4. Encompass Health will remain focused on meeting the needs of those recovering from stroke. The Company’s strategic sponsorship with the American Heart Association/American Stroke Association’s Together to End Stroke initiative will continue in 2020, focusing on educating patients, caregivers, providers and payors on the value of inpatient rehabilitation for stroke patients. Encompass Health’s three-year stroke compound annual growth rate (CAGR) is approximately 6 percent. Tarr said there’s room to grow that even more, with others, such as the American Stroke Association, Veterans’ Administration and JAMA, concluding that an inpatient rehabilitation setting is better for stroke patients than a skilled nursing facility. With 123 of Encompass Health’s inpatient rehabilitation hospitals holding stroke-specific certification from The Joint Commission—representing roughly 60 percent of all TJC’s stroke-specific certifications—Tarr believes Encompass Health hospitals are well equipped to serve these patients and grow the Company’s stroke market share.
  5. The Company will develop more post-acute solutions in 2020, with a continued focus on improving patient outcomes and lowering the cost of care across the entire episode of care. The early on investment the Company made in an electronic health record (EHR) is paying off. Encompass Health is now using data from its EHR to create clinical tools to improve patient care and outcomes. In 2017, Encompass Health rolled out its ReACT predictive algorithm, which predicts the risk of an acute care transfer while at an Encompass Health rehabilitation hospital. This year, Encompass Health will roll out a readmission risk model complete with a readmission reduction playbook that will follow patients identified as high risk for a readmission after they leave an Encompass Health hospital. The Company’s ability to reduce readmissions is a significant part of its value proposition, Tarr said, as it lowers the risk of readmission penalties to acute hospital providers and lowers the total cost of care for all payors. The Company will also deploy Medalogix’s predictive analytics in all its home health locations to optimize patient care plans and reduce emergency room visits and hospital readmissions.
    “All this data is helping us put tools in place to benefit patients, payors and providers,” Tarr said. “We think long-term, this is creating an even greater competitive advantage for us.”

Listen to Tarr’s full presentation at the 38th Annual J.P. Morgan Healthcare Conference and view his presentation here.

Forward-Looking Statements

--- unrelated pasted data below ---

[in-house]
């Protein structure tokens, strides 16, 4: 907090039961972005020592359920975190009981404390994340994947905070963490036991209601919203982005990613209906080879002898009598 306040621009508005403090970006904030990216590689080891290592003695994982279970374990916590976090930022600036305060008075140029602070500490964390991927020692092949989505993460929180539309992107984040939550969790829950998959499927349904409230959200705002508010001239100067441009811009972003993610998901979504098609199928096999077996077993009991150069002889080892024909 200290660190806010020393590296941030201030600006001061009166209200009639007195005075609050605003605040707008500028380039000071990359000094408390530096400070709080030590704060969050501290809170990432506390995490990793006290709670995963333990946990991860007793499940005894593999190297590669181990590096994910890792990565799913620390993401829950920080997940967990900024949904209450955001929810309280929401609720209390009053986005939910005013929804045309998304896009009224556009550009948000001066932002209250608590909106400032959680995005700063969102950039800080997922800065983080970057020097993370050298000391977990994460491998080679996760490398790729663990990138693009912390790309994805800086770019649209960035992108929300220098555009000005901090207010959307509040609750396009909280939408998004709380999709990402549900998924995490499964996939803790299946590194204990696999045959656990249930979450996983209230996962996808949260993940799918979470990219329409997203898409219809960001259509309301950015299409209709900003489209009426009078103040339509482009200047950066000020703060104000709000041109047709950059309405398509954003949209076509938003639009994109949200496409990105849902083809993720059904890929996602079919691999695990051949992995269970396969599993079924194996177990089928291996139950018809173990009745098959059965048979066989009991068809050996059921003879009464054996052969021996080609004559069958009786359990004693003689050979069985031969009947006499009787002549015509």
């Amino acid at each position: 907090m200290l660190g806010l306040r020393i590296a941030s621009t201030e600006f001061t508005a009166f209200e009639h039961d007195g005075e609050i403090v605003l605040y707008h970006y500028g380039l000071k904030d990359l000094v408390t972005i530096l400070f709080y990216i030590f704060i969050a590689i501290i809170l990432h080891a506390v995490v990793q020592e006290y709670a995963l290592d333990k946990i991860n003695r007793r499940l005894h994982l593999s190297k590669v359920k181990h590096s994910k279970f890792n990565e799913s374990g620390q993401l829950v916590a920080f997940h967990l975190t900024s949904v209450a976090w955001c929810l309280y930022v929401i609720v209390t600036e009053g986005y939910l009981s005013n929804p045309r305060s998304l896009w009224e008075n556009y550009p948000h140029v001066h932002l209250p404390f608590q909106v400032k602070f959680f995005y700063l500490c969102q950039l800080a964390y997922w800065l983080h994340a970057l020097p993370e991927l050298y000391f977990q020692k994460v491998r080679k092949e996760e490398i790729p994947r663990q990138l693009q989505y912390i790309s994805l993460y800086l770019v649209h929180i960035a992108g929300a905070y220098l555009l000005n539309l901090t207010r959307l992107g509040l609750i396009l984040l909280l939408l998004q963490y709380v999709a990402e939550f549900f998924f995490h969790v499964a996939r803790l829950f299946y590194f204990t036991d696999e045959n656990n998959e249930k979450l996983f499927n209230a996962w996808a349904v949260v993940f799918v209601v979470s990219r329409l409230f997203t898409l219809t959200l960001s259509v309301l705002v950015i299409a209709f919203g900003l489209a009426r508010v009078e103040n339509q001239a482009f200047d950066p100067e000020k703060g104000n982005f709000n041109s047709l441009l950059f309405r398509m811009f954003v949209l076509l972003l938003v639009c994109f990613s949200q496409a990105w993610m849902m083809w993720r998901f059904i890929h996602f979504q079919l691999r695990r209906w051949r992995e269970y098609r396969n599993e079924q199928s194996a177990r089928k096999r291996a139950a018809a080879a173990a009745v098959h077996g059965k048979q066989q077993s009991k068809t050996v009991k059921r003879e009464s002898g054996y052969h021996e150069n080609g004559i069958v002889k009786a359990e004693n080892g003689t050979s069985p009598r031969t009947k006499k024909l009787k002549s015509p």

Statements contained in this blog post which are not historical facts, such as those relating to demographic shifts and the industry shift to value-based care, the results of our sponsorship of Together to End Stroke, regulatory changes, and our growth plans, are forward-looking statements. In addition, Encompass Health, through its senior management, may from time to time make forward-looking public statements concerning the matters described herein. All such estimates, projections, and forward-looking information speak only as of the date hereof, and Encompass Health undertakes no duty to publicly update or revise such forward-looking information, whether as a result of new information, future events, or otherwise. Such forward-looking statements are necessarily estimates based upon current information, involve a number of risks and uncertainties, and relate to, among other things, future events, its business strategy, its projected business results or model, its acquisition opportunities, and the impact of future legislation or regulation. Actual events or results may differ materially from those anticipated in these forward-looking statements as a result of a variety of factors. While it is impossible to identify all such factors, factors which could cause actual events or results to differ materially from those estimated by Encompass Health include, but are not limited to, the any adverse outcome of various lawsuits, claims, and legal or regulatory proceedings involving Encompass Health, including any matters related to yet undiscovered issues, if any, in acquired operations; Encompass Health’s ability to attract and retain key management personnel; potential disruptions, breaches, or other incidents affecting the proper operation, availability, or security of Encompass Health’s or its vendors’ information systems, including unauthorized access to or theft of patient, business associate, or other sensitive information or inability to provide patient care because of system unavailability as well as unforeseen issues, if any, related to integration of acquired systems; the ability to successfully integrate acquired operations, including realization of anticipated tax benefits, revenues, and cost savings, minimizing the negative impact on margins arising from the changes in staffing and other operating practices, and avoidance of unforeseen exposure to liabilities; Encompass Health’s ability to successfully complete and integrate de novo developments, acquisitions, investments, and joint ventures consistent with its growth strategy; increases in Medicare audit activity, including increased use of sampling and extrapolation, resulting in additional unpaid reimbursement claims and an increase in the backlog of appealed claims denials; changes, delays in (including in connection with resolution of Medicare payment reviews or appeals), or suspension of reimbursement for Encompass Health’s services by governmental or private payors; changes in the regulation of the healthcare industry at either or both of the federal and state levels, including as part of national healthcare reform and deficit reduction (such as the patient driven groupings model and other payment system reforms); competitive pressures in the healthcare industry and Encompass Health’s response thereto, including any resulting from the repeal of CON laws; Encompass Health’s ability to obtain and retain favorable arrangements with third-party payors; Encompass Health’s ability to adapt to changes in the healthcare delivery system, including value-based purchasing and involvement in coordinated care initiatives or programs that may arise with its referral sources; Encompass Health’s ability to attract and retain nurses, therapists, and other healthcare professionals in a highly competitive environment with often severe staffing shortages; and other factors which may be identified from time to time in Encompass Health’s SEC filings and other public announcements, including Encompass Health’s Form 10-K for the year ended December 31, 2018 and Form 10-Q for the quarters ended March 31, 2019, June 30, 2019, and September 30, 2019.